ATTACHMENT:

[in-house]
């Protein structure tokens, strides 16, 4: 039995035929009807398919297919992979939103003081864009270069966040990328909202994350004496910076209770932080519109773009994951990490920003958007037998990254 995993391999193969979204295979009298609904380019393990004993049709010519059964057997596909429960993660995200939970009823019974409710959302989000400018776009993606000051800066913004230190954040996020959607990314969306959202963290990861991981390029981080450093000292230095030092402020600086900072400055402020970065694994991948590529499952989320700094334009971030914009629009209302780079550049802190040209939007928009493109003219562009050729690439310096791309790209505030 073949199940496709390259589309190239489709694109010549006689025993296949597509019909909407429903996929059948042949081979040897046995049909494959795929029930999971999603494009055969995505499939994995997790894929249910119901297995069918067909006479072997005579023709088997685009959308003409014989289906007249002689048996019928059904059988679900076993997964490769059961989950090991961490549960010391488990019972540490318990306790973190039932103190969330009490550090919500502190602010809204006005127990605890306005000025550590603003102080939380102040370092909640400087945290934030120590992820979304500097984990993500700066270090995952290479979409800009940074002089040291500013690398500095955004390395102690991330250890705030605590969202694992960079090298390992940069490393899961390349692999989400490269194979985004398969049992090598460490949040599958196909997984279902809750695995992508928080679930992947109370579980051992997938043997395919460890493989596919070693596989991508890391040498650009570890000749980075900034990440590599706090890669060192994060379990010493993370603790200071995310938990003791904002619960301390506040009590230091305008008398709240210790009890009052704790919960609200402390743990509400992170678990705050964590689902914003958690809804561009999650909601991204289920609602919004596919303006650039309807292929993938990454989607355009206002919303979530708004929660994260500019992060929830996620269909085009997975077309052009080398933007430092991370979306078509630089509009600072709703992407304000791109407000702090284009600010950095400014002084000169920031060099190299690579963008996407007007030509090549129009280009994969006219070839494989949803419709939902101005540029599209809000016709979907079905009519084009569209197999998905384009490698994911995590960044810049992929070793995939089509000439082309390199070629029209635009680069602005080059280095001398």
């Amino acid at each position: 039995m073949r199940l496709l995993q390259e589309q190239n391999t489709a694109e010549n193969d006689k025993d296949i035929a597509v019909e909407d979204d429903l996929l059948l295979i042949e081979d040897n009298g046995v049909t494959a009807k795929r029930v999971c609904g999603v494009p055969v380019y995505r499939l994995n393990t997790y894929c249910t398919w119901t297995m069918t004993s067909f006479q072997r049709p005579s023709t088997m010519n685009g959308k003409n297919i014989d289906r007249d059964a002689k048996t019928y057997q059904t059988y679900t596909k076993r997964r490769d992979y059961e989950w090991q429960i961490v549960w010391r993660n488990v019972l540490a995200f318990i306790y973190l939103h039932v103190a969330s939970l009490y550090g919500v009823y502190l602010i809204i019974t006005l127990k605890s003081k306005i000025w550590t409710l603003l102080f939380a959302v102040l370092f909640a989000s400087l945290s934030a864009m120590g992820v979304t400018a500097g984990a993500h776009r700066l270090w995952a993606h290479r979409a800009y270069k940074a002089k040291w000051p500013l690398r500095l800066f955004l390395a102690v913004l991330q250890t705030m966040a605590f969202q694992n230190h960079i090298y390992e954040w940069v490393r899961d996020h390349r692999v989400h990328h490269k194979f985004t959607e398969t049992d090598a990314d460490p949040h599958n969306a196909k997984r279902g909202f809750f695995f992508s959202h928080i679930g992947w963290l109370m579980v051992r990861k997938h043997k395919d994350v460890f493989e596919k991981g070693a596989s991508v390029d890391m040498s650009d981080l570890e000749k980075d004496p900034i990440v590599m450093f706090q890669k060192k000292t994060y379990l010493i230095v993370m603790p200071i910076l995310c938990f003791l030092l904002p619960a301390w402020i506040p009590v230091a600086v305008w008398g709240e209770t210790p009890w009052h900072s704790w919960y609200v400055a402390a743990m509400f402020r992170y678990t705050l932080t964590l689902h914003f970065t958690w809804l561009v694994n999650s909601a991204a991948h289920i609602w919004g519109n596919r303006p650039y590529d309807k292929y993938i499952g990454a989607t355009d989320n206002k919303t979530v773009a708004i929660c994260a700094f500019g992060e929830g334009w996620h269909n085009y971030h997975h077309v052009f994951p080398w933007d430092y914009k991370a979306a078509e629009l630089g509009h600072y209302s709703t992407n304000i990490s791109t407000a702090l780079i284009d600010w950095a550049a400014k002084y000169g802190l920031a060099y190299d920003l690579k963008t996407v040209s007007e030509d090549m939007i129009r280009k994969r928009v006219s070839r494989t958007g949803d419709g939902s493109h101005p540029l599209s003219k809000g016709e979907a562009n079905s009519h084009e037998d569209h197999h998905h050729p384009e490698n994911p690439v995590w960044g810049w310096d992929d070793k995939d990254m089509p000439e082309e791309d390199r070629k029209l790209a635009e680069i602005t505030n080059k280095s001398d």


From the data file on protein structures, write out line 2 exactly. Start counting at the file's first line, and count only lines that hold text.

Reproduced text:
């Protein structure tokens, strides 16, 4: 039995035929009807398919297919992979939103003081864009270069966040990328909202994350004496910076209770932080519109773009994951990490920003958007037998990254 995993391999193969979204295979009298609904380019393990004993049709010519059964057997596909429960993660995200939970009823019974409710959302989000400018776009993606000051800066913004230190954040996020959607990314969306959202963290990861991981390029981080450093000292230095030092402020600086900072400055402020970065694994991948590529499952989320700094334009971030914009629009209302780079550049802190040209939007928009493109003219562009050729690439310096791309790209505030 073949199940496709390259589309190239489709694109010549006689025993296949597509019909909407429903996929059948042949081979040897046995049909494959795929029930999971999603494009055969995505499939994995997790894929249910119901297995069918067909006479072997005579023709088997685009959308003409014989289906007249002689048996019928059904059988679900076993997964490769059961989950090991961490549960010391488990019972540490318990306790973190039932103190969330009490550090919500502190602010809204006005127990605890306005000025550590603003102080939380102040370092909640400087945290934030120590992820979304500097984990993500700066270090995952290479979409800009940074002089040291500013690398500095955004390395102690991330250890705030605590969202694992960079090298390992940069490393899961390349692999989400490269194979985004398969049992090598460490949040599958196909997984279902809750695995992508928080679930992947109370579980051992997938043997395919460890493989596919070693596989991508890391040498650009570890000749980075900034990440590599706090890669060192994060379990010493993370603790200071995310938990003791904002619960301390506040009590230091305008008398709240210790009890009052704790919960609200402390743990509400992170678990705050964590689902914003958690809804561009999650909601991204289920609602919004596919303006650039309807292929993938990454989607355009206002919303979530708004929660994260500019992060929830996620269909085009997975077309052009080398933007430092991370979306078509630089509009600072709703992407304000791109407000702090284009600010950095400014002084000169920031060099190299690579963008996407007007030509090549129009280009994969006219070839494989949803419709939902101005540029599209809000016709979907079905009519084009569209197999998905384009490698994911995590960044810049992929070793995939089509000439082309390199070629029209635009680069602005080059280095001398």